Getting back to the point, the panel at the IMC couldn’t or didn’t answer this question so now I’m asking you;

Forget about branding semantics “How do you measure the success of social media marketing campaigns and what tools can you use to optimize those campaigns?”

Steve is a well known analytics specialist, author and speaker. A pioneer since 2002, he established one of the first European web analytics consultancies (Aboavista), later acquired by Satama (now Trainers’ House) in 2006. In 2008 he wrote his first book Cult Of Analytics published on May 14th 2009. He currently serves as CEO at Quru and has presented and keynoted web analytics topics across Europe. These include The Internet Marketing Conference (Stockholm), The Search Engine strategies (Stockholm), IIH (Copenhagen), the IAB Finland (Helsinki), Media Plaza (Amsterdam), Design For Conversion (Amsterdam) The eMetrics Summit (London, Munich, Stockholm), Divia (Helsinki) in addition to sitting on dozens of panels.

Posted in General, Web 2.0, Web Analytics

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6 comments on “Measuring Social Media
  1. Steve, did you get a chat with Jack during any of the breaks?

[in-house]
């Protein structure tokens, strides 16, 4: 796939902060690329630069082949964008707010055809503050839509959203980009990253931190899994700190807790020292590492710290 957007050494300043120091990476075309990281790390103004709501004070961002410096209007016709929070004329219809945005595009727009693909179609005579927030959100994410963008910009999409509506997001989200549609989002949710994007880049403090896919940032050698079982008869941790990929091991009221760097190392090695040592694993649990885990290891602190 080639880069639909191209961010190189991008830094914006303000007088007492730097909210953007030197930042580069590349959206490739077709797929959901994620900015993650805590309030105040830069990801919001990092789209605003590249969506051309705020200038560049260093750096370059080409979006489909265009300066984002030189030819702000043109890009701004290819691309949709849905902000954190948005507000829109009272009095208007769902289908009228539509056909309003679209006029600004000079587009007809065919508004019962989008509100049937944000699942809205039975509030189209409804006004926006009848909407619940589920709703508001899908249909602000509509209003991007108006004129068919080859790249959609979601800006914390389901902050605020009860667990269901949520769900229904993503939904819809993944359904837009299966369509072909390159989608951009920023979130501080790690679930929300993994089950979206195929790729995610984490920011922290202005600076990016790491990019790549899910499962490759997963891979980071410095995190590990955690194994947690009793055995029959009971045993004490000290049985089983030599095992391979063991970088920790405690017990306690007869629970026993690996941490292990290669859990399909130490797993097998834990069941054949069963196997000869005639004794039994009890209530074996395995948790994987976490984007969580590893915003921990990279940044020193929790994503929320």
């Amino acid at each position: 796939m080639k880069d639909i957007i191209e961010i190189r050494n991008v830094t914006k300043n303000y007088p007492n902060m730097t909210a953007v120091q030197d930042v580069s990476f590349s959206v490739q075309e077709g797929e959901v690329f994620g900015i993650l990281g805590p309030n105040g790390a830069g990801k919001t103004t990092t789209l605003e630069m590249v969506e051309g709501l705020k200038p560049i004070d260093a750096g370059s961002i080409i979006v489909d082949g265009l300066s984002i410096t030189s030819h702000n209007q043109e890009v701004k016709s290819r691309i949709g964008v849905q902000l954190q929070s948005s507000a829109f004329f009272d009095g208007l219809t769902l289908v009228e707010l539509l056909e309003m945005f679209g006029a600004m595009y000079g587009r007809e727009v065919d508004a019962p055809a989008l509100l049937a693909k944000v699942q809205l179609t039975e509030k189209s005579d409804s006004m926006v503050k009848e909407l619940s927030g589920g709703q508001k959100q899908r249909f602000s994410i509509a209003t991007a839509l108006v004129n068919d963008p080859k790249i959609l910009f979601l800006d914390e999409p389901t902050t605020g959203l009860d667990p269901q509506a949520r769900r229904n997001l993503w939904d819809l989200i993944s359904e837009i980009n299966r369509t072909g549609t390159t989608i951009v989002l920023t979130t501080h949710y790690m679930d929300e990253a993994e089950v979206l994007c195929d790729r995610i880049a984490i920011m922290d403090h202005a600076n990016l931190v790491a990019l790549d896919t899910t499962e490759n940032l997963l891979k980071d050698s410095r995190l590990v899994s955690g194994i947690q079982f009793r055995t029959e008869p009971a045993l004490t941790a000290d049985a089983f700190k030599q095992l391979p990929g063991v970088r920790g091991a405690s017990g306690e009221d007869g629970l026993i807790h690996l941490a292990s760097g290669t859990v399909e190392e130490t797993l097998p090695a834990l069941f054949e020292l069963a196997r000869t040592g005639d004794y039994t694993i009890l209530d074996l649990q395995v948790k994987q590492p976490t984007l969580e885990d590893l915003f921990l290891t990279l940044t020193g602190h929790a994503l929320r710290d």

Anyhow, thanks for your feedback!

  2. I did manage to speak with Jack, he was pretty open that he didn’t really have an answer to my question. When it really comes to finding out what social media is working and where to spend your money the panel had no better answer than set KPI’s, consult your web analytics tool and check referrers so you can work out ROI. That works to a point but it is not the answer I am looking for. I want to know how to direct my marketing spend effectively by measuring the effect of conversations which don’t link directly to my website or result in “click through from a referrer”. I am convinced that there is a way to do this but currently no-one is apparently.

  3. I don’t think that measuring brand awareness and consideration is a waste of time at all. If you are conducting a branding campaign then that’s the most important thing that you should be measuring.